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For fans of Hatchet, Paulsen's popular survival story, come two follow-up adventures. In the first, Brian must rescue a coma victim when stranded on a rapid river in the wilderness. PW called The River "as riveting as its predecessor... the psychological terrain of the sequel is fresh and distinct." Brian's Winter poses the question: what if the hero had not been rescued before the weather turned deadly? "The pace never relents," said PW, "Paulsen serves up one cliffhanger after another." Ages 12-up.
Copyright 1998 Reed Business Information, Inc. --This text refers to an out of print or unavailable edition of this title.
A sequel to the most popular of Paulsen's three Newbery Honor books (Hatchet, 1987), based on an unlikely premise-- government researchers want Brian to reenact his northwoods survival so that his strategies can be observed and taught to others. Derek, a young psychologist, and Brian are dropped off at another Canadian lake, near the first one, equipped only with knives and a radio that Derek has promised not to use except in a dire emergency. Everything goes all too smoothly until their camp is struck by lightning, zapping the radio and leaving Derek in a coma. Brian manages to float Derek 100 miles down a river to a trading post, thus saving his life. The lyrically described details of Brian's adventure-- building a fire, making a raft--are of most interest here; for all its graphically evoked perils (rapids, the craft's unwieldiness, exhaustion), the journey's successful outcome seems less in doubt than did the outcome of the compelling autobiographical wilderness experiences described in Woodsong (1990). In Hatchet, Brian discovered his own strength, adding depth, complexity, and tension to the story; here, that strength is a given--as he himself points out. Perfunctory in design but vividly written, a book that will, as intended, please the readers who hoped that Paulsen, like Brian, would ``do it again.'' (Fiction. 11-14) -- Copyright ©1991, Kirkus Associates, LP. All rights reserved. --This text refers to the Hardcover edition.See all Editorial Reviews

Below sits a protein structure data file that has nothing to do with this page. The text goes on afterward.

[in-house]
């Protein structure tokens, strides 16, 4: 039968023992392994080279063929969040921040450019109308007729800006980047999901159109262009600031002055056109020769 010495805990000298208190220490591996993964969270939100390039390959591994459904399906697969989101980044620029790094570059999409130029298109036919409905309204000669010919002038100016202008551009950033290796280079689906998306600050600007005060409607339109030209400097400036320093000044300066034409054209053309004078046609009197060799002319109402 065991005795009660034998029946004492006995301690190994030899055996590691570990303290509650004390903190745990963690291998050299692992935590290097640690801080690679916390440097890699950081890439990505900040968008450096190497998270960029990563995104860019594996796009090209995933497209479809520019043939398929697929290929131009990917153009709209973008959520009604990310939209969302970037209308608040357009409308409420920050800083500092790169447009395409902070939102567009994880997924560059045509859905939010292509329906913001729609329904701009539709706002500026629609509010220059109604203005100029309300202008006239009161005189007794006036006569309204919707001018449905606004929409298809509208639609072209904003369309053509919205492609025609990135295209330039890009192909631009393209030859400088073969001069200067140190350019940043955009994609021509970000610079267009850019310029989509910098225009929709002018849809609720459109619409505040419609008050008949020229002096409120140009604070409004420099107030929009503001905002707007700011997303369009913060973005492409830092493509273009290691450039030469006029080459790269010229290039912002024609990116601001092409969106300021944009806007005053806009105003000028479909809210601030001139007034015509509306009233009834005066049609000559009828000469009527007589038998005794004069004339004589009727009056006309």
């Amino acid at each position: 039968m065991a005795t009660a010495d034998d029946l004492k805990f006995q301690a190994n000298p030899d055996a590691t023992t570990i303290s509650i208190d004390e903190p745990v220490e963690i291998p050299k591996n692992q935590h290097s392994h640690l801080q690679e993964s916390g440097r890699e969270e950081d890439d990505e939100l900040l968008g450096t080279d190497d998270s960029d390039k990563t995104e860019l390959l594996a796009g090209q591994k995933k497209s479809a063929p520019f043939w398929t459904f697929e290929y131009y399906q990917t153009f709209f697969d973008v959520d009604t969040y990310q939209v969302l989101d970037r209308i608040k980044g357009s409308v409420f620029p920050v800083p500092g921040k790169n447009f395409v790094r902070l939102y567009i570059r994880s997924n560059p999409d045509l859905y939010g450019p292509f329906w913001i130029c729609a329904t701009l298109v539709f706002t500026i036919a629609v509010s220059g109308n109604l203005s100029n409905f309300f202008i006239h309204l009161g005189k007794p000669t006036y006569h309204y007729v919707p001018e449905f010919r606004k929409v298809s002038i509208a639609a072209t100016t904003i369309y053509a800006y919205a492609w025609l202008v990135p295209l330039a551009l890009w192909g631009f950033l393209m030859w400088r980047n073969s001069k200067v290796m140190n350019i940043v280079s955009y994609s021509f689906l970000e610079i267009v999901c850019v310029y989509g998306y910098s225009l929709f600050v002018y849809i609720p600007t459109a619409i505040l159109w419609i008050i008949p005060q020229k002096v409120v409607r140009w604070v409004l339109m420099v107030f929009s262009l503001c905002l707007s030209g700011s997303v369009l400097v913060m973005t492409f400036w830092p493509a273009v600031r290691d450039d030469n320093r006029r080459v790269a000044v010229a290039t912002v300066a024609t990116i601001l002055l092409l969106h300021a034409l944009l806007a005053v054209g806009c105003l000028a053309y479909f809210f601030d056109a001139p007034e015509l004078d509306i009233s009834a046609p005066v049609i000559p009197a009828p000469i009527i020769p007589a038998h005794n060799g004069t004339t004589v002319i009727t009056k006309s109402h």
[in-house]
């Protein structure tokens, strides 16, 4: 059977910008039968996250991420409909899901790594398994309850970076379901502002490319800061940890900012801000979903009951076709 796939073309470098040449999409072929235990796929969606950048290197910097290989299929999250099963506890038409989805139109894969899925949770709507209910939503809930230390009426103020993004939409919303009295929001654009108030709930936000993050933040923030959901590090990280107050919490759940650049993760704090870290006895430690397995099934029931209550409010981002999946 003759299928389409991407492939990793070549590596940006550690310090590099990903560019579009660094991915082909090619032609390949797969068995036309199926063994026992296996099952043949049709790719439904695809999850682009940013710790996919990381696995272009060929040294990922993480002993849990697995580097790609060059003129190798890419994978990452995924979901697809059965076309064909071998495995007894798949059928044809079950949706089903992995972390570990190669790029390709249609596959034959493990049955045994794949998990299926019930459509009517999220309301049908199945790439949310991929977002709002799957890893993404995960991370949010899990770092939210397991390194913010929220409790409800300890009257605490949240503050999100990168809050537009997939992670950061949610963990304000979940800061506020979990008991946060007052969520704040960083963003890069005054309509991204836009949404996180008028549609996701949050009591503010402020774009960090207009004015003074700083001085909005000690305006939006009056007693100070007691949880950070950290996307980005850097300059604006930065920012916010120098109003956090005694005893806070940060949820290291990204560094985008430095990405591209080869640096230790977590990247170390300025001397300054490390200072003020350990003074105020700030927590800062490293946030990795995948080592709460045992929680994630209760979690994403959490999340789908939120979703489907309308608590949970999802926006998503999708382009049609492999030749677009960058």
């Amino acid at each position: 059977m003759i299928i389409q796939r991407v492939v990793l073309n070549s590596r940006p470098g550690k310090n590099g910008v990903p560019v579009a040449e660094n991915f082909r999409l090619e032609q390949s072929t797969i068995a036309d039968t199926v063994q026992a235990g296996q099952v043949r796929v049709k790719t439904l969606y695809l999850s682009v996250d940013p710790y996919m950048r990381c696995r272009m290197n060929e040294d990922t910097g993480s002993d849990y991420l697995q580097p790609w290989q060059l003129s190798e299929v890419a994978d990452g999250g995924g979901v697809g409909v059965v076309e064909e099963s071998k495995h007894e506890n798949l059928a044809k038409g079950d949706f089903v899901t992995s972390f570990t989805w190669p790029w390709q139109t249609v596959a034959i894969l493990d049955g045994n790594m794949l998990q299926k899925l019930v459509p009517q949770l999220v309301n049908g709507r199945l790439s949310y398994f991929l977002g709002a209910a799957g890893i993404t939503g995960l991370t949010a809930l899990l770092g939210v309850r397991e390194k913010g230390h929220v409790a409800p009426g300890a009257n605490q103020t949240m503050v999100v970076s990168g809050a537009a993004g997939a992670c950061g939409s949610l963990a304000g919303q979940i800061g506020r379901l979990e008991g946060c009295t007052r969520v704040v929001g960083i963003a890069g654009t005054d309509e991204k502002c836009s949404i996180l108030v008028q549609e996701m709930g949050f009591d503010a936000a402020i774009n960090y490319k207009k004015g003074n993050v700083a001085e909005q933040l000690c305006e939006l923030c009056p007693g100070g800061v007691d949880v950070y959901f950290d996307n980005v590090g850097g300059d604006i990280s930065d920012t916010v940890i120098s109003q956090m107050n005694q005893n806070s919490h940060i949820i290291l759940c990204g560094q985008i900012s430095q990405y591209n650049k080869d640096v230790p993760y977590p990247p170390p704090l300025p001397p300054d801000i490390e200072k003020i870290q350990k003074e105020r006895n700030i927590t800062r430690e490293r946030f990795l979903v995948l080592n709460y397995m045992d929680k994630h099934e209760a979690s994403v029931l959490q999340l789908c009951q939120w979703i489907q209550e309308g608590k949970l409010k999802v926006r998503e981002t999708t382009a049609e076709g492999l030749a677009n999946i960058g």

I read The River by Gary Paulsen. I really enjoyed this book because Brian had to survive in the wilderness and take care of his friend Derek. Read morePublished 3 days ago by Damian
Paulsen's books are fascinating and fun to read. You can't go wrong no matter what your age.Published 10 days ago by Susan W.
Gift for my great niece... She is an avid reader... She was ver happy!Published 1 month ago by ebysan
Book was great we needed for school. It had to be read before he started to school. He had it read in one day and then gave me a report on it. Thanks a really good .Published 1 month ago by Diana Turner